India's Rahul Gandhi, whose grandmother and father were both assassinated when he was a child, has warned that he too could be slain, as he accused his election rivals of sparking "communal fire".

The 43-year-old, expected to lead the ruling Congress party into next year's polls, also told a rally on Wednesday of how he had been friends with the bodyguards who killed his grandmother Indira when she was premier.

"My grandmother and father were assassinated and tomorrow I also may get killed; but I just don't care," Rahul, who is vice-president of Congress, said in a strikingly personal speech in the northern state of Rajasthan.

The notoriously shy Gandhi has often appeared reluctant to follow in his forebears' footsteps but now seems to be opening up about his personal tragedy as an election tactic against the Hindu national opposition.

Indira Gandhi was shot dead by her Sikh bodyguards in 1984 in revenge for an army assault on the Golden Temple in Amritsar, while Rahul's father Rajiv was assassinated in 1991 by Tamil suicide bombers.

"What does the BJP do? They spark communal fire .... Then we have to go to the people to put the fire out," said Gandhi in excerpts shown on Indian television.

"It takes years to forget anger but it takes only minutes to ignite anger within someone."

Opinion polls show that Congress -- even with Rahul in charge -- is likely to lose power in the elections due by next May with the Bharatiya Janata Party (BJP) opening up a commanding lead.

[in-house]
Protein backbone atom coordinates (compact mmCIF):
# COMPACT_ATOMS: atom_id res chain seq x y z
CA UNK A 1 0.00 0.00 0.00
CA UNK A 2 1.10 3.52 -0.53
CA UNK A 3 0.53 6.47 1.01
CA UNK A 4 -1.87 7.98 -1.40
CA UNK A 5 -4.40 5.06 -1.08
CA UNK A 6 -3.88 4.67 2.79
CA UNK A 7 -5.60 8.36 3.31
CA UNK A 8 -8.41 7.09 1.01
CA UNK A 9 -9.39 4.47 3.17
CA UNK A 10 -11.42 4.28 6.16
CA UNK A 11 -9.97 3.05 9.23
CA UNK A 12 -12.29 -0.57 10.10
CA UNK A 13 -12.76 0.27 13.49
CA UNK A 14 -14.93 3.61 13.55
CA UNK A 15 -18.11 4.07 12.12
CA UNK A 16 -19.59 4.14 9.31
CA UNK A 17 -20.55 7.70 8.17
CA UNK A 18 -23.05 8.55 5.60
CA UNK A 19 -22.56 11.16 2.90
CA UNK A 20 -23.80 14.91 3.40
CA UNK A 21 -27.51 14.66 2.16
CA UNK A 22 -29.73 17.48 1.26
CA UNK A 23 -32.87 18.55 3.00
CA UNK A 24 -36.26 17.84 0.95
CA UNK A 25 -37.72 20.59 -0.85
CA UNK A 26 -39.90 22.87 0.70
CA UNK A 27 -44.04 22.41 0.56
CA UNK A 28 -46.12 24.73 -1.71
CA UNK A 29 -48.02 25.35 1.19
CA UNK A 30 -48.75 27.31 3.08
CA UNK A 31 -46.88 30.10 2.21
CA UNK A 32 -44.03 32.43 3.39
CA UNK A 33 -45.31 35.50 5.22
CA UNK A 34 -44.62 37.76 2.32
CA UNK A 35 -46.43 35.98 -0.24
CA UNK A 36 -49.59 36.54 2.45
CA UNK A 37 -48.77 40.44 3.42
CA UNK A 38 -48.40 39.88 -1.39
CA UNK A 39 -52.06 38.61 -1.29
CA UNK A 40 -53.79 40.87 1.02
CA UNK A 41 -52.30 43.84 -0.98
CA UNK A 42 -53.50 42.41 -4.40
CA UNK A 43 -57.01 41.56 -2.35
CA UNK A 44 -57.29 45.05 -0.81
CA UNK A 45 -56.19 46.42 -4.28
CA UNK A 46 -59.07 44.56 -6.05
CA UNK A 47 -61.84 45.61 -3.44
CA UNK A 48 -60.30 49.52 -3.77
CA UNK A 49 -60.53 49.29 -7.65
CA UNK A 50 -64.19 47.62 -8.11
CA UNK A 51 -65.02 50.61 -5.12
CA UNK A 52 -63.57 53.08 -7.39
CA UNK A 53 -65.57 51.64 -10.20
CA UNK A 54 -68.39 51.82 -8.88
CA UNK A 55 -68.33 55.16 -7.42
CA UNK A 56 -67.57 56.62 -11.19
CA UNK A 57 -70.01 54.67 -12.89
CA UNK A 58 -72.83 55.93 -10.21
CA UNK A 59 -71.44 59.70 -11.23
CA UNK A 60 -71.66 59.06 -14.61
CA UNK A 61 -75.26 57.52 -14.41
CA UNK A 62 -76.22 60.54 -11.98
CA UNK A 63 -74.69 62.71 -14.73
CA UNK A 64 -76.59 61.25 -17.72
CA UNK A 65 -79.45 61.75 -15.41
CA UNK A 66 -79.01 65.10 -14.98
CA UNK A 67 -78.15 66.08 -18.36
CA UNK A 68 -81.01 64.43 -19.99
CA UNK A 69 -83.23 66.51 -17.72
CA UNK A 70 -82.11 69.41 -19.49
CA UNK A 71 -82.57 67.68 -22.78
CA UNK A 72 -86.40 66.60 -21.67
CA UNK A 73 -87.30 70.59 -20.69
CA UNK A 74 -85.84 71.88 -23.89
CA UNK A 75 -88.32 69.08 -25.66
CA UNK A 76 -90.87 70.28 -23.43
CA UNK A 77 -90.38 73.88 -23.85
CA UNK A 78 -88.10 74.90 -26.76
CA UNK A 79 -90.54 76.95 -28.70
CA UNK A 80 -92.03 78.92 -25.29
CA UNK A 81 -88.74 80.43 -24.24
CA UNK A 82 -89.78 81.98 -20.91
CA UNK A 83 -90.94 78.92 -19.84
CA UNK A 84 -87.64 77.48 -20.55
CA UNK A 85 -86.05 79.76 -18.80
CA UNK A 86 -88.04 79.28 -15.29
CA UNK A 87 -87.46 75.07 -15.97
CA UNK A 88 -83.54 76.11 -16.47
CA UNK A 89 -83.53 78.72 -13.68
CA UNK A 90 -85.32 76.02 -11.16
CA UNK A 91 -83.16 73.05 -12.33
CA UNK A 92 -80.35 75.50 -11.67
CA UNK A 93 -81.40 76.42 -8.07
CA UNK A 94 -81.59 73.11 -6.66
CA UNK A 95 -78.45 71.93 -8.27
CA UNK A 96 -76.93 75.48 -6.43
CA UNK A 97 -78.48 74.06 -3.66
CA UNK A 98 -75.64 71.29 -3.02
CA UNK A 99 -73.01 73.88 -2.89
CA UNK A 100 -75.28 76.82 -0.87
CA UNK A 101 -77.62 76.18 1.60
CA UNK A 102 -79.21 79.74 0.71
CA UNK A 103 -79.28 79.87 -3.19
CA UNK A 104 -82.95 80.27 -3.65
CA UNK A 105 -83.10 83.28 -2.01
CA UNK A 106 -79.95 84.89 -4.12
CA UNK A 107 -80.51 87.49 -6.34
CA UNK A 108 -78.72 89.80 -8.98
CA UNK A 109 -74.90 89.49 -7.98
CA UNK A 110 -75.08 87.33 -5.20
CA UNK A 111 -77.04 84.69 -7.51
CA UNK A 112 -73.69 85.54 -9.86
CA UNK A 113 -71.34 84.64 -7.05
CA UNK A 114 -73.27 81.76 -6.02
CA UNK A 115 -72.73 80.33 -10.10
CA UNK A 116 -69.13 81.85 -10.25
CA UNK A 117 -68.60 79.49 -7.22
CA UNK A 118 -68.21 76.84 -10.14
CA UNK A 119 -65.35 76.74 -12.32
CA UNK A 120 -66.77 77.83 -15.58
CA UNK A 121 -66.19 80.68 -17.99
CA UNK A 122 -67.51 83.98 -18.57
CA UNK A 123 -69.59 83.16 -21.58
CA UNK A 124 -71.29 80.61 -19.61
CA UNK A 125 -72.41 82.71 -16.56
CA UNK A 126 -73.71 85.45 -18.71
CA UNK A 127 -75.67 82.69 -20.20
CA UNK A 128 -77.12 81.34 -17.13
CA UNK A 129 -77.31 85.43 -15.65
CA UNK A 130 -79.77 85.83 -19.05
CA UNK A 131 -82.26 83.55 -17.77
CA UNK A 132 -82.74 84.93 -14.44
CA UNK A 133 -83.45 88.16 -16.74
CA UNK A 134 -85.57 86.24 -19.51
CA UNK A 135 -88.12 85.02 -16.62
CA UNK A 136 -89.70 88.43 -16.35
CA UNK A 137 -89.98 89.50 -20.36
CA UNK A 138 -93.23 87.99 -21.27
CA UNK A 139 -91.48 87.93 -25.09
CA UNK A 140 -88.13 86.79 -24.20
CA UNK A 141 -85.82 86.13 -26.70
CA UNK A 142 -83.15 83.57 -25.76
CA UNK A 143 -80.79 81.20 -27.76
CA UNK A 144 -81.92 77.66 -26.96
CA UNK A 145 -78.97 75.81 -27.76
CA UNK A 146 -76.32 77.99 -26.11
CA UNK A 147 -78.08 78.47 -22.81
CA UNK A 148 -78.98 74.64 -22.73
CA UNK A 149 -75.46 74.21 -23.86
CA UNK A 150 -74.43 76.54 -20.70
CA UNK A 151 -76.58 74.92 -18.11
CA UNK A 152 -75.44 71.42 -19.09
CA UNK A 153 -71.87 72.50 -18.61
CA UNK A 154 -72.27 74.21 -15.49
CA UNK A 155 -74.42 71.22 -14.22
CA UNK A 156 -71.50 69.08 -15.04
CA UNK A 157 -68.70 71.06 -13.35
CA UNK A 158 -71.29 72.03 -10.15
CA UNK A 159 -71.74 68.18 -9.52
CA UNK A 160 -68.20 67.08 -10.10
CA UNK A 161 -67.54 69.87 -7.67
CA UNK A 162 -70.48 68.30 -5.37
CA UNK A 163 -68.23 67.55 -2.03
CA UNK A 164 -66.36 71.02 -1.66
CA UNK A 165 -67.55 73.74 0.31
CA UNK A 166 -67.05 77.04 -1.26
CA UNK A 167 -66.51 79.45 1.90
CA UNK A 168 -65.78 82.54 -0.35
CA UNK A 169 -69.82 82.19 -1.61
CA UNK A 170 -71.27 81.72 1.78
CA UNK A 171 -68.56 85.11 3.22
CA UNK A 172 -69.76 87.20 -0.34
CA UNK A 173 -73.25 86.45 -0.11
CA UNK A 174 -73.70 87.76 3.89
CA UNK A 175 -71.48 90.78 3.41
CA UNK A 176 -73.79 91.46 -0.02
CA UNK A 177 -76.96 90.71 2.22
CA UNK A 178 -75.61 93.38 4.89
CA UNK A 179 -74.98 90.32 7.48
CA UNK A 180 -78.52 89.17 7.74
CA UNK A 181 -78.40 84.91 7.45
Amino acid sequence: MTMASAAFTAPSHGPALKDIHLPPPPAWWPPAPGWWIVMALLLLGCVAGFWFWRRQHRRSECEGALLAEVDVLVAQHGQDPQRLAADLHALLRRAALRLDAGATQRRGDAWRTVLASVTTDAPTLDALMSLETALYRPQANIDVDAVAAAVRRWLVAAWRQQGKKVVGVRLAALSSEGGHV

The BJP's candidate for prime minister is Narendra Modi, the chief minister of Gujarat who was at the helm of the state when some 2,000 people -- mainly Muslims -- were killed in communal riots in 2002.

Investigations cleared Modi of any personal responsibility but one of his former ministers was jailed for life for instigating the killing of 97 Muslims in one of the most notorious episodes of the riots.

While he did not mention Modi by name, Gandhi did refer to the bloodshed in Gujarat and accused the BJP of spreading "divisive ideology for their narrow personal gains".

The BJP reacted furiously to Gandhi's speech with several senior figures accusing him of hypocrisy given the record of communal violence under Congress's near-decade rule.

A BJP party spokesman said Rajiv Gandhi had incited a deadly backlash against Sikhs following Indira's assassination when he said it was only natural to expect the earth to "shake a little" after "a mighty tree" falls.

"If political parties are responsible for riots, then what does Congress have to say about the 1984 riots in which all those killed belonged to a particular religion?" said Sudhanshu Trivedi.

Parsa Venkateshwar Rao, a commentator for the Mumbai-based DNA newspaper, said Gandhi's comments were intended to evoke the "martyr" status of India's ruling family.

"It's a trumpeting of his legacy, it's him saying: 'I belong to a political family with martyr status'," Rao told AFP.

"People do remember what happened to his grandmother and father.

"Whether it pays electoral dividends remains to be seen."

Speaking of the day his grandmother was killed, Gandhi recalled arriving home after school and seeing the "blood of my grandma in one room and the blood of my 'friends' in another" -- a reference to bodyguards Beant Singh, who was subsequently shot, and Satwant Singh, who was later hanged.

"I was very close to them and one of them had taught me how to play badminton," he said.

"It took a long time, about 10-15 years, to free myself from that anger."

Rajiv Gandhi became prime minister immediately after Indira's assassination, only to lose power in 1989.

The Gandhi family has dominated politics in post-independence India. Indira's father Jawaharlal Nehru was the country's first prime minister, holding power from 1947 to 1964.